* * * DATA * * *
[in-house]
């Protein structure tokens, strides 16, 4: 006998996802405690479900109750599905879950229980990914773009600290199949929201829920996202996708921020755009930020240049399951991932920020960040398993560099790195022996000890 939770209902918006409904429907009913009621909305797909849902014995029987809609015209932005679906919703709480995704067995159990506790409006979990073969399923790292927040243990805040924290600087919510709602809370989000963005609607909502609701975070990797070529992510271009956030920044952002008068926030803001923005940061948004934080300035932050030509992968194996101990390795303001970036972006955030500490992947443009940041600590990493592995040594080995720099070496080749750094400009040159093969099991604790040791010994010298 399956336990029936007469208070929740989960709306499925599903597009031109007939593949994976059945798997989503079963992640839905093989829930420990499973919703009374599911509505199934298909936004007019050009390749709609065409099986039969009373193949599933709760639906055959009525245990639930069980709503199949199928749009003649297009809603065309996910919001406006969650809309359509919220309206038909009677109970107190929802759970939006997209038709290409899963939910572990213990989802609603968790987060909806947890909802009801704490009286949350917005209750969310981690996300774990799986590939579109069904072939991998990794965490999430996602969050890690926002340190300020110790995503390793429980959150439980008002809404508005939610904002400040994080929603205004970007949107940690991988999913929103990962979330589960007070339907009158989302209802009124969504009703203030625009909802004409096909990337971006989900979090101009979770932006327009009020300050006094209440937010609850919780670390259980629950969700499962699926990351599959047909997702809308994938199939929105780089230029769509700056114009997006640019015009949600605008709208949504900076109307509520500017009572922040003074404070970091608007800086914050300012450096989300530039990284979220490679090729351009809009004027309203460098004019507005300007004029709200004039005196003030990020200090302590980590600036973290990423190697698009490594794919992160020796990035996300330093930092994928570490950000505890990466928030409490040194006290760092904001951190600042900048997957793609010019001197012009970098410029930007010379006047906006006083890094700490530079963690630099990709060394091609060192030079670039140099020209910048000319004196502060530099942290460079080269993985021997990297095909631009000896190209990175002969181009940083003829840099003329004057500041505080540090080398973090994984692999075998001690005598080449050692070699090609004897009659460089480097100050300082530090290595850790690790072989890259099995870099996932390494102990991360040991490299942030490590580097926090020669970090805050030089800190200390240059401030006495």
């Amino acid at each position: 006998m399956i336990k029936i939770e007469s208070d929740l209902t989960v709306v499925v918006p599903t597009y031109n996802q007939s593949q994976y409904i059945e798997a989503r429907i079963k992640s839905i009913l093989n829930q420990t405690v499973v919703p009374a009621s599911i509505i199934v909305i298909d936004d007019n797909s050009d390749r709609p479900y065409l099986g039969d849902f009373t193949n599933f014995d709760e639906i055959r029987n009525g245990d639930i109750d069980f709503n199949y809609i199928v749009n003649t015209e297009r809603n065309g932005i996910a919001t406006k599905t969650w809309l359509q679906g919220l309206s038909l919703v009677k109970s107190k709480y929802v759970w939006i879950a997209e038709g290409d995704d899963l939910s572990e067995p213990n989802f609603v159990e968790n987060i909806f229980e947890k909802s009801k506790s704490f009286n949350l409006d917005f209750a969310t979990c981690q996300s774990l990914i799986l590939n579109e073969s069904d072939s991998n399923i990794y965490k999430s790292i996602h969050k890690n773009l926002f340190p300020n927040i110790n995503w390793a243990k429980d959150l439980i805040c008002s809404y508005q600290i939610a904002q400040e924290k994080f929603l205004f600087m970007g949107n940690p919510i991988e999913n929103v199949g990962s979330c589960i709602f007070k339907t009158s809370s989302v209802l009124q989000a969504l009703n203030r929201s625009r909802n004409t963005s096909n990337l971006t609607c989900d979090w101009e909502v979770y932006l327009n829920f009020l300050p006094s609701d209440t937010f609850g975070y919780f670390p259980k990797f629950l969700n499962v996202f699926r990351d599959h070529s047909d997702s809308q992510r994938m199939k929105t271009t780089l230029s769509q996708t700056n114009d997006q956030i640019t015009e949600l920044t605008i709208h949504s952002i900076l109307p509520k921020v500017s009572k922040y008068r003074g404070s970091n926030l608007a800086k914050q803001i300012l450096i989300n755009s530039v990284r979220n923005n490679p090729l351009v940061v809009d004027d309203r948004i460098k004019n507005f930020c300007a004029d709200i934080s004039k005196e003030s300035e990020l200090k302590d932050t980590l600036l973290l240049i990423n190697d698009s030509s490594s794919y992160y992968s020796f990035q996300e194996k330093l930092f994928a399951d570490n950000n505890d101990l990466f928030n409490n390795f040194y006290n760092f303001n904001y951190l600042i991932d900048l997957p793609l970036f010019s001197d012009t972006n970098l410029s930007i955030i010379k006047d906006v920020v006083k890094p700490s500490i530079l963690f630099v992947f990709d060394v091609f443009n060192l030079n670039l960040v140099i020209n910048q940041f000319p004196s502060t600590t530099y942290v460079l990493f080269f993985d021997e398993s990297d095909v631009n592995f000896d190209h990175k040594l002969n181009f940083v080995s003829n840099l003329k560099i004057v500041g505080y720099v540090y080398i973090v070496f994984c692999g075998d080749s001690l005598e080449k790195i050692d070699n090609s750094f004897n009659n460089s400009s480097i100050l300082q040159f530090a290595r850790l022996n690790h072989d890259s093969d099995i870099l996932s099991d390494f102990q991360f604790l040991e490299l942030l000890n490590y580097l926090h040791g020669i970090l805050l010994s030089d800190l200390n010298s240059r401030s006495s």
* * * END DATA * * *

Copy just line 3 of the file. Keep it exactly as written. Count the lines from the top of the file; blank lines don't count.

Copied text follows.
């Amino acid at each position: 006998m399956i336990k029936i939770e007469s208070d929740l209902t989960v709306v499925v918006p599903t597009y031109n996802q007939s593949q994976y409904i059945e798997a989503r429907i079963k992640s839905i009913l093989n829930q420990t405690v499973v919703p009374a009621s599911i509505i199934v909305i298909d936004d007019n797909s050009d390749r709609p479900y065409l099986g039969d849902f009373t193949n599933f014995d709760e639906i055959r029987n009525g245990d639930i109750d069980f709503n199949y809609i199928v749009n003649t015209e297009r809603n065309g932005i996910a919001t406006k599905t969650w809309l359509q679906g919220l309206s038909l919703v009677k109970s107190k709480y929802v759970w939006i879950a997209e038709g290409d995704d899963l939910s572990e067995p213990n989802f609603v159990e968790n987060i909806f229980e947890k909802s009801k506790s704490f009286n949350l409006d917005f209750a969310t979990c981690q996300s774990l990914i799986l590939n579109e073969s069904d072939s991998n399923i990794y965490k999430s790292i996602h969050k890690n773009l926002f340190p300020n927040i110790n995503w390793a243990k429980d959150l439980i805040c008002s809404y508005q600290i939610a904002q400040e924290k994080f929603l205004f600087m970007g949107n940690p919510i991988e999913n929103v199949g990962s979330c589960i709602f007070k339907t009158s809370s989302v209802l009124q989000a969504l009703n203030r929201s625009r909802n004409t963005s096909n990337l971006t609607c989900d979090w101009e909502v979770y932006l327009n829920f009020l300050p006094s609701d209440t937010f609850g975070y919780f670390p259980k990797f629950l969700n499962v996202f699926r990351d599959h070529s047909d997702s809308q992510r994938m199939k929105t271009t780089l230029s769509q996708t700056n114009d997006q956030i640019t015009e949600l920044t605008i709208h949504s952002i900076l109307p509520k921020v500017s009572k922040y008068r003074g404070s970091n926030l608007a800086k914050q803001i300012l450096i989300n755009s530039v990284r979220n923005n490679p090729l351009v940061v809009d004027d309203r948004i460098k004019n507005f930020c300007a004029d709200i934080s004039k005196e003030s300035e990020l200090k302590d932050t980590l600036l973290l240049i990423n190697d698009s030509s490594s794919y992160y992968s020796f990035q996300e194996k330093l930092f994928a399951d570490n950000n505890d101990l990466f928030n409490n390795f040194y006290n760092f303001n904001y951190l600042i991932d900048l997957p793609l970036f010019s001197d012009t972006n970098l410029s930007i955030i010379k006047d906006v920020v006083k890094p700490s500490i530079l963690f630099v992947f990709d060394v091609f443009n060192l030079n670039l960040v140099i020209n910048q940041f000319p004196s502060t600590t530099y942290v460079l990493f080269f993985d021997e398993s990297d095909v631009n592995f000896d190209h990175k040594l002969n181009f940083v080995s003829n840099l003329k560099i004057v500041g505080y720099v540090y080398i973090v070496f994984c692999g075998d080749s001690l005598e080449k790195i050692d070699n090609s750094f004897n009659n460089s400009s480097i100050l300082q040159f530090a290595r850790l022996n690790h072989d890259s093969d099995i870099l996932s099991d390494f102990q991360f604790l040991e490299l942030l000890n490590y580097l926090h040791g020669i970090l805050l010994s030089d800190l200390n010298s240059r401030s006495s």